This is the first study to characterize a set of CAG expansion-associated phenotypes in neural cells derived from HD iPSC lines. A unique aspect of the current report was that we worked as a consortium, using the same set of lines in a wide range of cellular assays. HD is an ideal disorder for exploring the utility of iPSC for disease modeling as it is caused by a single gene and there is a strong correlation between the length of the expanded of CAG repeat and age of disease onset (Consortium 1993
), Stine et al 1993
). In addition, there is a weaker, though still highly significant correlation between the length of the expanded repeat and rate of progression some clinical phenotypes (e.g. motor and cognitive disorder) though not others (e.g. emotional disorders) (Rosenblatt et al 2012
). Interestingly, we found that in some assays such as cellular aggregation, overall energy metabolism and cumulative risk of death over time in the long differentiation protocol, both the HD60 and HD180 lines showed very similar pathological profiles that were significantly different from control lines. However, in other assays, such as cell survival in a short differentiation protocol, BDNF withdrawal and glutamate toxicity, only the HD180 line (and, where tested, the 109 line) showed a robust phenotype. Finally, in one assay we developed based on calcium homeostasis following repeated glutamate pulsing, we saw a clear repeat dependent phenotype with a graded response across the HD33, HD60 and HD180 lines. The gene array studies also suggested a gradation of expression changes, particularly those that are differentially expressed in both the very long repeat lines (HD180, HD109), and the more moderate length repeat (HD60) compared to control lines, but show differences clearly segregating between the long and medium repeat lines within this group. Together these studies suggest that there are clear phenotypes associated with expanded CAG repeats, and that the choice of assay and exact tissue culture conditions will determine the extent of the phenotypic gradation with length of the CAG expansion that can be detected.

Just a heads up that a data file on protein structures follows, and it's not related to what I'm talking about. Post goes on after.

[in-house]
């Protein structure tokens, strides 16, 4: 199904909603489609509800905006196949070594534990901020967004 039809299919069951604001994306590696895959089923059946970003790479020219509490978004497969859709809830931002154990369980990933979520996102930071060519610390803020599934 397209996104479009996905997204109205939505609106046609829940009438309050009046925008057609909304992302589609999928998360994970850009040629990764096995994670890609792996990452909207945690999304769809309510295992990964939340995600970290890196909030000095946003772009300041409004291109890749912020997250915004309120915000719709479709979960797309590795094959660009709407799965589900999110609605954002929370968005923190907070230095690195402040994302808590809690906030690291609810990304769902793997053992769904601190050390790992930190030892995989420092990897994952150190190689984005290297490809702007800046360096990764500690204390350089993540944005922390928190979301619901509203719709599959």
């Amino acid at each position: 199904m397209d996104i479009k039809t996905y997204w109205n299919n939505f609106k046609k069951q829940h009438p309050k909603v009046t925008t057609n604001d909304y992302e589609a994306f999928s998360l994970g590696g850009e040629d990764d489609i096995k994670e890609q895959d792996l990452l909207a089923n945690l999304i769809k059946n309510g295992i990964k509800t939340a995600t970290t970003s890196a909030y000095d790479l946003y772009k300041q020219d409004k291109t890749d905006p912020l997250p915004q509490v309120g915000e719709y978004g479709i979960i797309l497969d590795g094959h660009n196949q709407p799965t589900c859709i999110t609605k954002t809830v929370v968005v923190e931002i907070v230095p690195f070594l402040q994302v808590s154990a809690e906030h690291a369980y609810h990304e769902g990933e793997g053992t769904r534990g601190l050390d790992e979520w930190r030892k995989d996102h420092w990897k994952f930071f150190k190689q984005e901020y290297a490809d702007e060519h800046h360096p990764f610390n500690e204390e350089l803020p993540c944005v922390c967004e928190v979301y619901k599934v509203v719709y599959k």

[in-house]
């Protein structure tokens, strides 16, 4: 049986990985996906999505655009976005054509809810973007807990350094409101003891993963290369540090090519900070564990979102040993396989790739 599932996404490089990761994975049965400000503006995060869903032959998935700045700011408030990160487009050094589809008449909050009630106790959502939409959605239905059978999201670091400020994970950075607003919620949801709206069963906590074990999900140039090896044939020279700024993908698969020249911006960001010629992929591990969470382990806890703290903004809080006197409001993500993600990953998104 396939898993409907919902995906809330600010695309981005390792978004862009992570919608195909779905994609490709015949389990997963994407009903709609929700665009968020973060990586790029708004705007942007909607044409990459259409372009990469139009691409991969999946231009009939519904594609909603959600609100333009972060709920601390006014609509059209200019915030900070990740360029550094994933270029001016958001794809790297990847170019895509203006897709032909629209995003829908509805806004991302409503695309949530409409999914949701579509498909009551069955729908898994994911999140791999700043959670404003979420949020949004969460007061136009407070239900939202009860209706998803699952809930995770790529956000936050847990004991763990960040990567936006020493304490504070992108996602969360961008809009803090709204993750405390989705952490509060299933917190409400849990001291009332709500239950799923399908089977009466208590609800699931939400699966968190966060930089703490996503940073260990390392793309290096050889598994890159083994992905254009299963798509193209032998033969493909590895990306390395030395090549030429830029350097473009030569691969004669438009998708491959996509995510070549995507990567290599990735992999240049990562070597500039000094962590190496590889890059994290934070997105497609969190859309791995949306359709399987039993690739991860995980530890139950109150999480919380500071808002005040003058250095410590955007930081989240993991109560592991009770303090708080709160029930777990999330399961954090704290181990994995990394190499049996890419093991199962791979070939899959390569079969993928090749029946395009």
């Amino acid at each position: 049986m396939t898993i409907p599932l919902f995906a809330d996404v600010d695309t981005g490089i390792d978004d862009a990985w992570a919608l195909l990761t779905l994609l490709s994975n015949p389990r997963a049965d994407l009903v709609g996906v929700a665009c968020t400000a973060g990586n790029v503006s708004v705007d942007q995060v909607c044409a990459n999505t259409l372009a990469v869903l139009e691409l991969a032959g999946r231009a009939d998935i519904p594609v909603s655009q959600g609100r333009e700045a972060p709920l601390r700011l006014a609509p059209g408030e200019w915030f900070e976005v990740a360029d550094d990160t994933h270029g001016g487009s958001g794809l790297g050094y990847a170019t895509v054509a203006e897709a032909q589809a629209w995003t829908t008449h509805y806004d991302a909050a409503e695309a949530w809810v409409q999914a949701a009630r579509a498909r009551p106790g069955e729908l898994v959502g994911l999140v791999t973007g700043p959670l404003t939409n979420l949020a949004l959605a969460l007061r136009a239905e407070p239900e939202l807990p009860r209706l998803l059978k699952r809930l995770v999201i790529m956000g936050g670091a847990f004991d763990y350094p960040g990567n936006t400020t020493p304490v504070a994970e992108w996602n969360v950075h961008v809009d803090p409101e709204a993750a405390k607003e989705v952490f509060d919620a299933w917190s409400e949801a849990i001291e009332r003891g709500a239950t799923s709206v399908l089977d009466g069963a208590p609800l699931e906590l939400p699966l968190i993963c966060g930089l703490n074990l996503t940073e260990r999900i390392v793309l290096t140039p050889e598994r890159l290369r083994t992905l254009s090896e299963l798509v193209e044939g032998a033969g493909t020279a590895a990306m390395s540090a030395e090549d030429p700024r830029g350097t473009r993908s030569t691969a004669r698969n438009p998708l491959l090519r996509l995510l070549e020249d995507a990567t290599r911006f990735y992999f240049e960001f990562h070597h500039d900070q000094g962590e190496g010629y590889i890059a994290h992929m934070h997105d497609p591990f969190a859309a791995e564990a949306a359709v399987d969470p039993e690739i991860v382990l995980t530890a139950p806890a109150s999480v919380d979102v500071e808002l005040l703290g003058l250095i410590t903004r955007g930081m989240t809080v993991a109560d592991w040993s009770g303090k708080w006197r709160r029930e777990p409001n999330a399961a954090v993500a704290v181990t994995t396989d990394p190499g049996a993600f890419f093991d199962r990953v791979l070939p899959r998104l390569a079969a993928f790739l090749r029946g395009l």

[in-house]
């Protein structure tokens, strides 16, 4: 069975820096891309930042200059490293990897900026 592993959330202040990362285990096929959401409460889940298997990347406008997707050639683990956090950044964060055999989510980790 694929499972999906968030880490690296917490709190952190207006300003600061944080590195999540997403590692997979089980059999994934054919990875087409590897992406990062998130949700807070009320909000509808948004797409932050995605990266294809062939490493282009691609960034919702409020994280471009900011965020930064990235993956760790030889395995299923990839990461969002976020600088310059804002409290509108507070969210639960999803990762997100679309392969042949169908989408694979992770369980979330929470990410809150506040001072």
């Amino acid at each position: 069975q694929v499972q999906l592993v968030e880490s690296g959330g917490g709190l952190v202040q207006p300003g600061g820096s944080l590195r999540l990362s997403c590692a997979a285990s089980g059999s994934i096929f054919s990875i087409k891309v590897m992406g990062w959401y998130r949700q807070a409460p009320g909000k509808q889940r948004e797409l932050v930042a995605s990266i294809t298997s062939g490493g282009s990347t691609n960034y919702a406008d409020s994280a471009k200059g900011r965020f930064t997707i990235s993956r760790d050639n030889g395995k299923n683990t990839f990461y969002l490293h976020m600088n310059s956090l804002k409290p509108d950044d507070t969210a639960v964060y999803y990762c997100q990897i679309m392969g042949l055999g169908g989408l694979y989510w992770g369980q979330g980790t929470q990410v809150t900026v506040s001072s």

The success of this model reflected the maintenance of the HTT
CAG repeat expansion following reprogramming, stem cell expansion and subsequent differentiation. The HD lines demonstrated only mild CAG repeat instability in culture, and the slight increase in repeat number with passaging for one of the longest CAG lines (HD109) may correspond to the somatic genomic CAG instability seen in tissues from HD patients (Shelbourne et al., 2007
). As expected, we found expression of the mutant protein in these cultures, although no inclusion bodies were found in the cells before or after differentiation, or after the addition of cellular stressors, possibly reflecting the long period of time before inclusions develop in the human disease (Ross and Poirier, 2004
). It is important to note that while HTT inclusions are pathognomonic in post mortem tissue, inclusion formation is not linked to HTT cell toxicity (Arrasate et al., 2004
Alterations in gene transcription and protein expression are prominent in HD mouse models and human HD brain tissue (Ross and Thompson, 2006
). In dividing HD NSCs, which had a very stable number of nestin-positive progenitors, we observed HD-related changes in gene expression including SLC1A3 (Fan and Raymond, 2007
), UCHL1 ( Xu et al., 2009
), EGFR (Lievens et al., 2005
), and TRK receptors (Apostol et al., 2008
; Zuccato et al., 2010